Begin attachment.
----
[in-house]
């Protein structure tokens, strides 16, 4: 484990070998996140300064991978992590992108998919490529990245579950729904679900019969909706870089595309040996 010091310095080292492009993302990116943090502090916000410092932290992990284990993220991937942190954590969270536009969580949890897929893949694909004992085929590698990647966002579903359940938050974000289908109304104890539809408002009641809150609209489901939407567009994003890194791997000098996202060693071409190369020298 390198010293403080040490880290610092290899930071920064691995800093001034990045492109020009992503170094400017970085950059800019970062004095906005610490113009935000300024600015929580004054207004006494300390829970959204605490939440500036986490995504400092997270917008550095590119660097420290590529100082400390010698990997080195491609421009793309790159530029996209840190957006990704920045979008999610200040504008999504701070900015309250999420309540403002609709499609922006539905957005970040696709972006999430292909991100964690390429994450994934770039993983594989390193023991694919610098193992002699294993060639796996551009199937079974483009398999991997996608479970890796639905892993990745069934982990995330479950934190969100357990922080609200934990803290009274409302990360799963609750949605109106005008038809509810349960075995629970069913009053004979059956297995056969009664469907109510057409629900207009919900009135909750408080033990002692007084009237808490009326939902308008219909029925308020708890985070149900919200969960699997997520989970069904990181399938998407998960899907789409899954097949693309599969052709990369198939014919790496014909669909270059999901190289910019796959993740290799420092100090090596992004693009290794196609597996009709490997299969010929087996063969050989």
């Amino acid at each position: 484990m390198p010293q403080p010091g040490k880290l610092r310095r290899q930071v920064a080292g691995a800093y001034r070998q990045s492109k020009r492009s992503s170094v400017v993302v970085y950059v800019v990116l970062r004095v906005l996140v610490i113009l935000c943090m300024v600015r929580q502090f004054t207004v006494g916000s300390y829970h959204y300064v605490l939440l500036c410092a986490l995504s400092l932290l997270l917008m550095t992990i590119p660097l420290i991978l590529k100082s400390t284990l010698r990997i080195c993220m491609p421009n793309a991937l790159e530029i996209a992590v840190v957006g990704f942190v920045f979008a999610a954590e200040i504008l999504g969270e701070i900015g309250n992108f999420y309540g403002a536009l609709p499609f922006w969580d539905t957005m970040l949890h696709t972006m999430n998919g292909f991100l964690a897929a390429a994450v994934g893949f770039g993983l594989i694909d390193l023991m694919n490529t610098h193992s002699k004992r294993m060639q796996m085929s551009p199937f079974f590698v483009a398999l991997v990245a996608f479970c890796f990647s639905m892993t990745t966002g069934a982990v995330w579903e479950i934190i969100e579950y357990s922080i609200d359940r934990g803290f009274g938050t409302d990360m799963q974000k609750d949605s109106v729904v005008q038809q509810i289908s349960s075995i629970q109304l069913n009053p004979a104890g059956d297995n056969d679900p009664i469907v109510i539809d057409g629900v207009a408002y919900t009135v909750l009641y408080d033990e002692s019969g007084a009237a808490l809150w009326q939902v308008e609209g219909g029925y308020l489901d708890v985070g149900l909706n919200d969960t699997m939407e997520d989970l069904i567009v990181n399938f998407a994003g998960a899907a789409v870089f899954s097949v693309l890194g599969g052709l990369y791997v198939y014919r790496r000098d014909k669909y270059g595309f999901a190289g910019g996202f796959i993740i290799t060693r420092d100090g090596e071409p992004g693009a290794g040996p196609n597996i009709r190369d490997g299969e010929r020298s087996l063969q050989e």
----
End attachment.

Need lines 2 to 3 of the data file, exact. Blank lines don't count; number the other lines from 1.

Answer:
């Protein structure tokens, strides 16, 4: 484990070998996140300064991978992590992108998919490529990245579950729904679900019969909706870089595309040996 010091310095080292492009993302990116943090502090916000410092932290992990284990993220991937942190954590969270536009969580949890897929893949694909004992085929590698990647966002579903359940938050974000289908109304104890539809408002009641809150609209489901939407567009994003890194791997000098996202060693071409190369020298 390198010293403080040490880290610092290899930071920064691995800093001034990045492109020009992503170094400017970085950059800019970062004095906005610490113009935000300024600015929580004054207004006494300390829970959204605490939440500036986490995504400092997270917008550095590119660097420290590529100082400390010698990997080195491609421009793309790159530029996209840190957006990704920045979008999610200040504008999504701070900015309250999420309540403002609709499609922006539905957005970040696709972006999430292909991100964690390429994450994934770039993983594989390193023991694919610098193992002699294993060639796996551009199937079974483009398999991997996608479970890796639905892993990745069934982990995330479950934190969100357990922080609200934990803290009274409302990360799963609750949605109106005008038809509810349960075995629970069913009053004979059956297995056969009664469907109510057409629900207009919900009135909750408080033990002692007084009237808490009326939902308008219909029925308020708890985070149900919200969960699997997520989970069904990181399938998407998960899907789409899954097949693309599969052709990369198939014919790496014909669909270059999901190289910019796959993740290799420092100090090596992004693009290794196609597996009709490997299969010929087996063969050989």
């Amino acid at each position: 484990m390198p010293q403080p010091g040490k880290l610092r310095r290899q930071v920064a080292g691995a800093y001034r070998q990045s492109k020009r492009s992503s170094v400017v993302v970085y950059v800019v990116l970062r004095v906005l996140v610490i113009l935000c943090m300024v600015r929580q502090f004054t207004v006494g916000s300390y829970h959204y300064v605490l939440l500036c410092a986490l995504s400092l932290l997270l917008m550095t992990i590119p660097l420290i991978l590529k100082s400390t284990l010698r990997i080195c993220m491609p421009n793309a991937l790159e530029i996209a992590v840190v957006g990704f942190v920045f979008a999610a954590e200040i504008l999504g969270e701070i900015g309250n992108f999420y309540g403002a536009l609709p499609f922006w969580d539905t957005m970040l949890h696709t972006m999430n998919g292909f991100l964690a897929a390429a994450v994934g893949f770039g993983l594989i694909d390193l023991m694919n490529t610098h193992s002699k004992r294993m060639q796996m085929s551009p199937f079974f590698v483009a398999l991997v990245a996608f479970c890796f990647s639905m892993t990745t966002g069934a982990v995330w579903e479950i934190i969100e579950y357990s922080i609200d359940r934990g803290f009274g938050t409302d990360m799963q974000k609750d949605s109106v729904v005008q038809q509810i289908s349960s075995i629970q109304l069913n009053p004979a104890g059956d297995n056969d679900p009664i469907v109510i539809d057409g629900v207009a408002y919900t009135v909750l009641y408080d033990e002692s019969g007084a009237a808490l809150w009326q939902v308008e609209g219909g029925y308020l489901d708890v985070g149900l909706n919200d969960t699997m939407e997520d989970l069904i567009v990181n399938f998407a994003g998960a899907a789409v870089f899954s097949v693309l890194g599969g052709l990369y791997v198939y014919r790496r000098d014909k669909y270059g595309f999901a190289g910019g996202f796959i993740i290799t060693r420092d100090g090596e071409p992004g693009a290794g040996p196609n597996i009709r190369d490997g299969e010929r020298s087996l063969q050989e």